Alfred Apaka (March 19, 1919 – January 30, 1960) was an American singer amd musician who possessed a romantic baritone voice. He was closely identified with Hawaii between the late 1940s and 1960. Alfred Apaka was arguably the foremost interpreter of Hapa haole music, which melded Hawaiian music with traditional pop music arrangements and English lyrics to convey Polynesian imagery and themes. He was of Chinese, Portuguese, and Hawaiian ancestry. His stunning baritone and good looks earned him the title of 'The Golden Voice of Hawaii.'
Born Alfred Aholo Apaka Jr in Honolulu, Hawaii. Apaka grew up on music. His father Alfred A. Apaka, his Aunt Lydia Aholo (the daughter of Queen Lilioukalani) was a talented musician in her own right, and so would his son Jeff Apaka be later on. A graduate of the Roosevelt High School, he was a talented athlete, singer emcee, and a ROTC cadet captain. The family moved to Molokai, Hawaii, when Apaka was young, and then moved to Oahu, Hawaii
The 1938 Royal Hawaiian Hotel engagement with Don Diarmid was Apaka's first professional performance, he got his first big break when he was given an opportunity by orchestra leader Don McDiarmid, to be his new lead singer for his group, 'Royal Hawaiians.' Apaka later went to New York, New York, and performed at the Hotel Lexington with Ray McKinney and his band. Apaka played regular gigs with the Moana Serenaders at the Moana Hotel. Apaka's band played up and down the Pacific coast of the United States 1946-1949.
Bob Hope first saw Apaka in 1952 performing at a luau at Don the Beachcomber's in Waikiki. Apaka performed on many of Hope's and Bing Crosby's TV and radio shows, as well as the Ed Sullivan Show. Joe Glaser and Jay Faggen signed on as his talent agents, and Apaka was groomed to become a mainstream crooner to compete with the likes of Bing Crosby.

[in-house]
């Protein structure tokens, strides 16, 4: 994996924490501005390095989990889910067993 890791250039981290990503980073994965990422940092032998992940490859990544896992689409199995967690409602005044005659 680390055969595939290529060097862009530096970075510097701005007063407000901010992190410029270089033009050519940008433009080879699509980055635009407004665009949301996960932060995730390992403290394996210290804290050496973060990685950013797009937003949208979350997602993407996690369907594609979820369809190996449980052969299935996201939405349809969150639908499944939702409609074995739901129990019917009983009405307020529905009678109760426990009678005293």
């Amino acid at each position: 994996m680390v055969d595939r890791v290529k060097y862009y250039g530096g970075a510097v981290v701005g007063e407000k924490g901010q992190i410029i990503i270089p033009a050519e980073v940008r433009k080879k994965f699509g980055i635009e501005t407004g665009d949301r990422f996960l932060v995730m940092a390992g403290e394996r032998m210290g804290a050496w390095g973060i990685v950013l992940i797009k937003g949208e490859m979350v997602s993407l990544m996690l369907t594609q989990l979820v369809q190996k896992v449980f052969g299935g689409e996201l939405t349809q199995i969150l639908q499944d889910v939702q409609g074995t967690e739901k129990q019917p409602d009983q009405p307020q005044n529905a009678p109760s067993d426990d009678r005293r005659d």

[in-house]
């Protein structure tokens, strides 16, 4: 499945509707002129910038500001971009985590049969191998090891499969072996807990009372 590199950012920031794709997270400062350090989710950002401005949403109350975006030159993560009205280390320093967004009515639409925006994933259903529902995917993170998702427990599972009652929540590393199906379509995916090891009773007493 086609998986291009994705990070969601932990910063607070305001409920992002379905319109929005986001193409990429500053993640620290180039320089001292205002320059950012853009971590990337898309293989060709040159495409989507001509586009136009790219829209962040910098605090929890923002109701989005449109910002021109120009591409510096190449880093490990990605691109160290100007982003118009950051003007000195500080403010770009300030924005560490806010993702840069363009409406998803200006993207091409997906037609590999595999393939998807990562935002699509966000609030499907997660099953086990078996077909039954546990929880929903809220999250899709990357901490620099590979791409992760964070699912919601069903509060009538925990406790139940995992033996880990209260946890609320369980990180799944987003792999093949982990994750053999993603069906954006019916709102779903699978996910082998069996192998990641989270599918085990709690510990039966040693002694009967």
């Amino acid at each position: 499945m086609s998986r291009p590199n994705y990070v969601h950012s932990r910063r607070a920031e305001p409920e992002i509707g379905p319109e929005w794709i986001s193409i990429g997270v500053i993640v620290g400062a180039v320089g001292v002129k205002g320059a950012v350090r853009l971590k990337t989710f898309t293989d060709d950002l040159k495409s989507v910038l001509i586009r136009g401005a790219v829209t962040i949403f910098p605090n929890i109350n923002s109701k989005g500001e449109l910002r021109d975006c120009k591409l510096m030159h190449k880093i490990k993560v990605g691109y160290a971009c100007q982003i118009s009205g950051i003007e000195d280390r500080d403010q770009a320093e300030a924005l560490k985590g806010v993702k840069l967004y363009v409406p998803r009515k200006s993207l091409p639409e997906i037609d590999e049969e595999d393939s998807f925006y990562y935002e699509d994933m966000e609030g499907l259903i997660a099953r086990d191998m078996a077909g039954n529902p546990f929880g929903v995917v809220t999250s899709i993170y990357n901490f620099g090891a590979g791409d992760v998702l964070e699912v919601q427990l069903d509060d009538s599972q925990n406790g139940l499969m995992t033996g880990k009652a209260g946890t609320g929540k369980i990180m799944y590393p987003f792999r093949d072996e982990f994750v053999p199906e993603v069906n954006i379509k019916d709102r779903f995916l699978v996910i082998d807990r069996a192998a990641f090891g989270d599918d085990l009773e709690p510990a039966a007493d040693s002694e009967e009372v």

Industrialist Henry J. Kaiser stepped into the picture and forever fused the name of Alfred Apaka with that of Hawaii. When Kaiser built his Hawaiian Village, he specifically created its Tapa Showroom exclusively for Alfred Apaka. It was a running gag that Kaiser so loved Apaka as his own son that he planned to buy the island of Molokai and rename it "Apaka Island". Kaiser established Hawaiian Village Records, supposedly to record many local talents, but initially only naming the first Christmas release of an Apaka package.
Apaka was a regular on the enormously popular syndicated radio program Hawaii Calls, produced by Webley Edwards. The radio program was heard around the world and helped to propel Apaka's career worldwide. He became one of Hawaii's best-known entertainers through his Decca and ABC records and his legacy continues to inspire other performers, including his son, Jeff Apaka. Some of Apaka's many recordings are, 'Aloha Oe,' 'Sleepy Lagoon,' 'I Will Remember You,' 'Hapa Haole Hula Girl (My Honolula Hula Girl),' 'Little Brown Gal,' 'Sleepy Lagoon,' 'Hawaiian Wedding Song (ke Kali Nei Au),' 'Far Across The Sea,' 'Forever (Lei Aloha, Lei Makame),' and 'Princess Poo-Poo Ly Has Plenty Papaya.'
In 1960, Apaka was making plans for a nationally broadcast television special, but on January 30 of that year while playing handball at the YMCA, he suffered a fatal heart attack and died at the age of 40. The day of his passing became known as 'The Day Hawaii Cried.' Following his death he was given a highly publicized funeral, and he was even buried with a microphone.In 1999, an album of lost recordings recorded between 1945 and 1949 was released as, "Lost Recordings of Hawaii's Golden Voice." The album was awarded the prestigious Na Hoku Hanohano Award. Apaka who recorded over 6 albums, was also featured in the book, "The Golden Years Of Hawaiian Entertainment" (1974), by Tony Todaro, and the book was also dedicated to his memory.
(Info edited from Wikipedia & various sources)